Meet the biggest mystery prospect of the 2020 NFL Draft

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Mystery man. Those are the two words one NFL GM used this weekend when I brought up the name of Ashtyn Davis. Actually, this is what the GM said: “He’s the mystery man of the draft.” I’m writing about Davis because he’s the perfect case of the kind of intriguing player teams won’t know as well as they should on draft weekend because of the new rules. Here’s why:

Davis, more of a track prospect than football coming out of Santa Cruz (Calif.) High in 2015, walked on the track team at Cal, then tried out for the football team in the spring of his freshman year. He made it. That led to a long and winding road to football prominence as a smart, physical, 6-1, 202-pound safety with excellent speed. Mel Kiper rates him the third-best safety in this draft. But his 2019 season was marred by a year-long groin injury that ended with surgery to repair a torn adductor muscle near his groin last Dec. 18. Davis was invited to the combine and wanted to run the 40 (he didn’t have a recent 40 time for the NFL scouts, so this was a puzzle piece missing in his profile), but he wasn’t quite ready. He’d have to wait—so he thought—for Cal’s Pro Day three weeks after the combine. Of course that was scratched because of the NFL’s response to COVID-19.

He was able to impress teams mentally at the combine. “I was trying to make a team fall in love with me,” Davis said. The Seahawks turned the film off after three plays, when Davis—who studied teams so much before the combine he knew some of their defensive terminology—knew the terms “hammer” and “nail” in Pete Carroll’s scheme. Carroll laughingly asked Davis: “Ever thought about coaching?” Teams notice how good he was at punching balls out of receivers’ arms. Why? Because he studied NFL career forced-fumble leader Peanut Tillman’s punch. He had eight personal meetings set up at the Cal Pro Day. None happened. So far, he’s had six FaceTime sessions. But he won’t get to work out for any team, and no one knows a reliable 40 time on him. That’ll affect his draft stock. I asked one GM over the weekend where Davis might be picked. “Thirty-five? Seventy-five? I’m guessing,” he said.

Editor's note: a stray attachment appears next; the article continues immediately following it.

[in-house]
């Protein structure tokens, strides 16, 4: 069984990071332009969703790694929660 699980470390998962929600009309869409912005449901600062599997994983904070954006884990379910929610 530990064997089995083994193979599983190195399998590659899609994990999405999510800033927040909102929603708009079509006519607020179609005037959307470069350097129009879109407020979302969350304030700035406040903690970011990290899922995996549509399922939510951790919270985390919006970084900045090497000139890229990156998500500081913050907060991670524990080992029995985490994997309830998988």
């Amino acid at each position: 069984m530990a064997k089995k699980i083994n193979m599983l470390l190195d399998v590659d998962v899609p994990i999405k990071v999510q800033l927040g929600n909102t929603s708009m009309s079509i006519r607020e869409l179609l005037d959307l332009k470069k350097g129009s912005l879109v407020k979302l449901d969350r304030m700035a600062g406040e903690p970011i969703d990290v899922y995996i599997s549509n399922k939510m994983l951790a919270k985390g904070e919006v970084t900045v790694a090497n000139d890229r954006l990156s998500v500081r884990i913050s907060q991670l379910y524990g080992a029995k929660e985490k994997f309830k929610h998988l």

“I’m antsy,” Davis said. “But this is obviously a tough time in the country. I get it, totally. I just wish I could train for the 40 and run the 40, and now I haven’t been able to do either. But whatever happens, I know I am going to give first-round talent to whoever picks me.”

Read more from Peter King’s Football Morning in America column here.

Could Brandin Cooks be traded for fourth time in six-year career?


“Free me,” Brandin Cooks Tweeted Friday night, spawning questions about his status with the Rams. Does he want to be traded? Or is “free me” referring to some sort of get-me-out-this-quarantined life?

After an earlier version of this note ran, I was told by two sources that Cooks is not on the block. If that changes, it would continue one of the oddest careers of a very good player ever. Cooks was drafted 20th overall by the Saints in 2014.

  • In 2016, at 23, catching passes from Drew Brees, Cooks was the Saints’ deep threat, averaging 15.0 yards a catch with eight touchdowns.
  • In 2017, he was traded to the Patriots for the 32nd pick in the first round. At 24, he caught passes from Tom Brady, and his 16.6-yard average resulted in Brady’s best and most consistent deep threat in years.
  • In 2018, he was traded to the Rams for the 23rd pick in the first round. At 25, he caught passes from Jared Goff, and his 1,204 yards were the most in his career. He was the key receiver on a Super Bowl team.

In 2020, Cooks has had concussion issues, and his production dipped to 3.0 catches per game last year, by far a career-low. An acquiring team would owe him $20 million the next two years, and then could cut him without a hurtful cap hit. For about 4 percent and then 5.5 percent of the salary cap over the next two seasons, Cooks could be the missing link to a contending team … but of course, that would mean the Rams would be willing to deal him. Which as of now they’re apparently not willing to do.

My best landing spots for Cooks, if the Rams would entertain a deal, would be Philadelphia, Green Bay, Las Vegas or Washington. Of course, the strength of the receiver group in this draft will affect any of those teams’ willingness to pursue Cooks.

Amazing, really, that one player, at 26, has already been worth the 20th, 32nd and 23rd picks in three different drafts.

Read more from Peter King’s Football Morning in America column here.


Deadline extended indefinitely for Triple Crown nominations

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LOUISVILLE, Ky. — The final deadline to nominate horses for the Triple Crown series is being extended indefinitely because of the coronavirus.

It was scheduled to be Monday.

The extension was agreed upon by officials at Churchill Downs, Maryland Jockey Club and New York Racing Association.

The Kentucky Derby has been pushed back from May 2 to Sept. 5.

Maryland and New York racing officials are continuing discussions to decide when the Preakness and Belmont stakes will be run. The Preakness is scheduled for May 16 and the Belmont for June 6.

When the Triple Crown dates are settled, a deadline for late nominations will be announced.

Any 3-year-olds not made eligible at a cost of $600 during the early nomination phase will be able to be nominated for $6,000.

A total of 347 horses were nominated during the early phase that closed Jan. 25.